How to get inspired again when you become bored or complacent

If you’re dreading work in the morning or have found yourself on many occasions staring at the clock to count the minutes before you can just go home, you’re not alone. A full 70% of U.S. employees are not engaged at work. And being bored or complacent at work isn’t just bad for your productivity, it’s also damaging to your overall happiness.

Keep in mind, though, that there’s a difference between being unengaged because you’re in the wrong job or company…and being unengaged because you’re just in a rut.

If it’s more the first (think: bad manager and / or crappy company culture), then your solution is probably to look for a better job. However, if you’re just dealing with bouts of boredom at an otherwise pretty good job situation…then your solution is simply to battle that boredom and find some inspiration.

Don’t waste another moment and instead, resolve to shake things up and take steps to get inspired at work again:

1. Define (or revisit) your values

When looking for a job, we often focus on the “what” of the job description rather than the “how” and “why.” The same goes for when you’ve been in the same routine for a while; you focus on the surface level things and forget about what actually drives and motivates you.

To gain some inspiration, reconnect with your “why” by thinking about your values and whether your current work fulfills them. Workplace values might include making a positive impact in society, being able to work independently, being part of caring great team, or using your creativity. If your current position doesn’t align with your values, or if over time you’ve realized that your values have changed a bit, it’s time to think about new opportunities. Look around your workplace to identify other positions that better match your career values.

2. Learn something new

In many organizations, on-the-job training or on-boarding takes just a few short days or weeks. And when this initial necessary learning period is over, what typically happens is that – unless your company has a defined long-term professional development program in place – you’re left to do your job without much additional opportunity to formally develop new skills. It’s no wonder you’re starting to feel boredom and complacency!

You’re not alone either. Up to 86% of Millennials say better career development opportunities would keep them from leaving their jobs. To combat this type of disengagement, look for opportunities to learn a new skill, especially those that would directly enhance your work-life and desired career path. Want to become more technically proficient? Take a coding class online. Want to pursue more responsibilities and work towards a management role? Find a leadership workshop or training session. Want to become a subject matter expert in a certain area? Join professional industry groups or attend a professional conference.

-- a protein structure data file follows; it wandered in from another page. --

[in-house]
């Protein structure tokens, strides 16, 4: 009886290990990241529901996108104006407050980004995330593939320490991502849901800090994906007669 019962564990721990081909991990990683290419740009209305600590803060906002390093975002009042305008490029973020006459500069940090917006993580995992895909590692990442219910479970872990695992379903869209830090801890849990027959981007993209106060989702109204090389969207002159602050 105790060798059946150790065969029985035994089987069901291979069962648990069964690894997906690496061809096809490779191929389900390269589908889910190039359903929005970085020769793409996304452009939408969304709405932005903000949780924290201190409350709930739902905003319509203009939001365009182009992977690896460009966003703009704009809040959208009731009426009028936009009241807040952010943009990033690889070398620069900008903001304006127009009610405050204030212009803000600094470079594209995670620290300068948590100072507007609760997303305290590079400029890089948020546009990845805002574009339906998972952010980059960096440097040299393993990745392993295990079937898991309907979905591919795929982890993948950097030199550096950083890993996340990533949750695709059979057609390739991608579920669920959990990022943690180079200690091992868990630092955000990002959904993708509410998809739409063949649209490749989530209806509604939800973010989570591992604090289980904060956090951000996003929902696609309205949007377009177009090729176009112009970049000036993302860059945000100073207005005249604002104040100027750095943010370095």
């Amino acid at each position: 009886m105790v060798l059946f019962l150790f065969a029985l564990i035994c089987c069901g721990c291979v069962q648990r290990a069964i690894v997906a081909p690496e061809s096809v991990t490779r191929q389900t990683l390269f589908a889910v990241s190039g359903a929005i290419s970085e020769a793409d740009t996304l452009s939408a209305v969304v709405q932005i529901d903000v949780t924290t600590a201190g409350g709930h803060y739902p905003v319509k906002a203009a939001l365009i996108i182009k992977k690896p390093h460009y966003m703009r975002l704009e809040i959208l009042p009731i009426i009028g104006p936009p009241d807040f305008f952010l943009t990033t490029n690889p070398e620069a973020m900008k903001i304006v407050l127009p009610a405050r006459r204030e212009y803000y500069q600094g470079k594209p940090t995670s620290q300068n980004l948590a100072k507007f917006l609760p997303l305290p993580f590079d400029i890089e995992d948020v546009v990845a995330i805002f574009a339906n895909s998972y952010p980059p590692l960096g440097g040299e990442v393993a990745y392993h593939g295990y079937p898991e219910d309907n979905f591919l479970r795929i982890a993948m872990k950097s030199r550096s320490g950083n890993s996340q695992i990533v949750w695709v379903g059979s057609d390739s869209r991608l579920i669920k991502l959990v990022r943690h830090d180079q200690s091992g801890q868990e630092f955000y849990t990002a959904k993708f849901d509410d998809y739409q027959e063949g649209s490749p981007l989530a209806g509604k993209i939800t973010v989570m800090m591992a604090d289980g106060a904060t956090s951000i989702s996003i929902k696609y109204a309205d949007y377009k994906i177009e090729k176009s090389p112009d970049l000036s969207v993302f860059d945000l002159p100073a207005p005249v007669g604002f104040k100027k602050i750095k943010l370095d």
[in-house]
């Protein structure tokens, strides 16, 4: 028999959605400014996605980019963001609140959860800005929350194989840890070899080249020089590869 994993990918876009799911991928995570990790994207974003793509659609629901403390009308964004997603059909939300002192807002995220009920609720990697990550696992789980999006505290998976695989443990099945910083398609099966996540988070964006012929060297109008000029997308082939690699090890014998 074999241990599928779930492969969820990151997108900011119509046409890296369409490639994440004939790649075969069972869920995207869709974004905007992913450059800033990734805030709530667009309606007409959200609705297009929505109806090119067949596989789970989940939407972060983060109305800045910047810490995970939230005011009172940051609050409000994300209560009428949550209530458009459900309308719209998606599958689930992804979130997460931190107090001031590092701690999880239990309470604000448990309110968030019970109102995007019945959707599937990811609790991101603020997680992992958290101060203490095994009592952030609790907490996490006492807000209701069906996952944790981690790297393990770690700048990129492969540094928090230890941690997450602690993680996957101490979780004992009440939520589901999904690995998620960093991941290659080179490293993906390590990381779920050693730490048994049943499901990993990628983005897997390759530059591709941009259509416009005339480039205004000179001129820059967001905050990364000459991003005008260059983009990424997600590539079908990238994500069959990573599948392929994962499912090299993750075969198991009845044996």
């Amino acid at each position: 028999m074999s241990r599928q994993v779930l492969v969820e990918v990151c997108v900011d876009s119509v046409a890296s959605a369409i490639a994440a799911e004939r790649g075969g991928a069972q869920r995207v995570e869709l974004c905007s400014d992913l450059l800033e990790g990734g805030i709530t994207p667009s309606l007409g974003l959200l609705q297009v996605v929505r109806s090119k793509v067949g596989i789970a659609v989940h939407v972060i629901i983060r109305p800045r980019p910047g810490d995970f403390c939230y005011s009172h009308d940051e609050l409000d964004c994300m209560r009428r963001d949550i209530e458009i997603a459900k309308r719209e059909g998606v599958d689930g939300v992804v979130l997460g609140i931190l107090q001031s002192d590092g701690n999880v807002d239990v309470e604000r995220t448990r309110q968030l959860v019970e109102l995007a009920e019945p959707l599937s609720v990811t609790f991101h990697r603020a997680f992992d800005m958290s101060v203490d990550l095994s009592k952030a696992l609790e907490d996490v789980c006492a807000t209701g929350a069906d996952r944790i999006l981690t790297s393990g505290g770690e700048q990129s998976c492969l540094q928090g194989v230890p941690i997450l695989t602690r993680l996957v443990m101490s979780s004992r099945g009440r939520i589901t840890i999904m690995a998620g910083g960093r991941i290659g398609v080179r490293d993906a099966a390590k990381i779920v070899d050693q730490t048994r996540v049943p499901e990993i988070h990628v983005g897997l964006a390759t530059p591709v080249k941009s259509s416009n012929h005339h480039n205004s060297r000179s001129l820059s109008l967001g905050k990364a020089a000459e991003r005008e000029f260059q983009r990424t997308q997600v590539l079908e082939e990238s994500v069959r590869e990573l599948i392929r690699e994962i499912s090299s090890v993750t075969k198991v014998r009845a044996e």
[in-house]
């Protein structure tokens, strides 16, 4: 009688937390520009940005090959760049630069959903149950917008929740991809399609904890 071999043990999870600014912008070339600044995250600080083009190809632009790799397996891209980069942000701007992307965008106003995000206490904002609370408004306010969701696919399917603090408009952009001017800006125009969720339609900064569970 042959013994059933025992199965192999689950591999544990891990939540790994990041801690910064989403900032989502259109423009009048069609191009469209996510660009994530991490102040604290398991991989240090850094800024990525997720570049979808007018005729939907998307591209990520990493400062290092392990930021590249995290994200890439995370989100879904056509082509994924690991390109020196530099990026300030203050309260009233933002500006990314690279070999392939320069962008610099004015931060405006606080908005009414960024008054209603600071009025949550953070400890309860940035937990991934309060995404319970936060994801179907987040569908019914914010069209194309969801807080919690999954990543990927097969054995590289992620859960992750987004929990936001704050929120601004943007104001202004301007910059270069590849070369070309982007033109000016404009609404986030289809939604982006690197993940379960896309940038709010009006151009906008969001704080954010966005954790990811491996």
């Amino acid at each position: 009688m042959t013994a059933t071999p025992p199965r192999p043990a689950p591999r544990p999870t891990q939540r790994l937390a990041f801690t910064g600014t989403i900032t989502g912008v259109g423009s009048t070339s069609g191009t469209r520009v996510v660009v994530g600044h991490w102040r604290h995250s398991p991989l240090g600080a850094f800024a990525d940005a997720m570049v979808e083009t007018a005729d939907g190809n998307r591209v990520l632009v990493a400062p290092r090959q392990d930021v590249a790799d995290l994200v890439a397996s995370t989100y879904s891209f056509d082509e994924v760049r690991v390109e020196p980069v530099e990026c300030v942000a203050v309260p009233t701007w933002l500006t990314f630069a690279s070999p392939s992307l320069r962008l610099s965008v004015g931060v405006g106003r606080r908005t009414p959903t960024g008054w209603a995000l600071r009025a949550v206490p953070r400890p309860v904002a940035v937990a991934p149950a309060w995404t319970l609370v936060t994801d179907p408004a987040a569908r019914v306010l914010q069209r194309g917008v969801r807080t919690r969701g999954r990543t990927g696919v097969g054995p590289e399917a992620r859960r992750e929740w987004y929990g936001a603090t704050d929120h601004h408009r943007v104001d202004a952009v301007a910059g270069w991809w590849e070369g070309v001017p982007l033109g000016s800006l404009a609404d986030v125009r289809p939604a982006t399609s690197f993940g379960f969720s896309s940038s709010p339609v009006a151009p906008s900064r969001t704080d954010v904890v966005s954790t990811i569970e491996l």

3. Expand your professional circle

Most of us work with the same small group of people day-in and day-out. Although this can build team camaraderie and cohesion, it can also lead to stagnation and, yes, boredom. Combat this by making an effort to branch out of your usual professional circle.

Simple things you could do are consulting a colleague from a different department about a project you’re working on or introducing yourself to someone new in the break room. You could even take it a step further and join (or start) an interest group either within your company or outside of it, which connects you with other people with similar interests. Any of the above will help you generate new ideas and a sense of new inspiration.

4. Identify the mismatch between your talents and your work

When we’re feeling uninspired at work, it’s usually because our abilities are not being used effectively. Only 1 in 9 employees say their talents are being used to their fullest potential. Unfortunately, many of us wait for our managers to see our unique talents, rather than engaging in a little self-promotion. If this sounds like your situation, it’s time you make a plan and get proactive about it.

Start by making a list of your skills and talents. Then, make a list of the daily tasks you do at work. Identify areas of mismatch and also think of opportunities to fill in the gaps, and bring them to your manager. The point is not to simply tell your manager how unhappy you are but to come with ideas to alter your responsibilities to better draw upon your unique talents. You may not get everything you wish for, but sometimes small tweaks to your daily routine can make a big difference in making you feel appreciated.

5. Take on a challenge.

If your workplace routine has left you feeling stifled and bored, chances are you need to challenge yourself more. Shake things up by saying “yes” to a new opportunity that comes your way, even if it seems daunting or over your head. Giving yourself a chance to “get out of your comfort zone” by taking on a new responsibility is one of the best ways to get inspired again. If your manager doesn’t offer any projects that catch your eye, pitch one of your own!

6. Cultivate better work-life balance

There’s more to life than work, yet many Americans find it difficult to balance their personal and professional lives. Unfortunately, the more pressure you feel to put in long hours at work, the less productive you’ll be. Workers who are satisfied with their work-life balance are 21% more productive than their peers. Instead, take a step back. Figure out ways to boost your productivity at work while remaining committed to a fulfilling personal life. Advocating for flexible work time or work-from-home opportunities can help you recharge and feel inspired again.

This article was originally published on Kununu.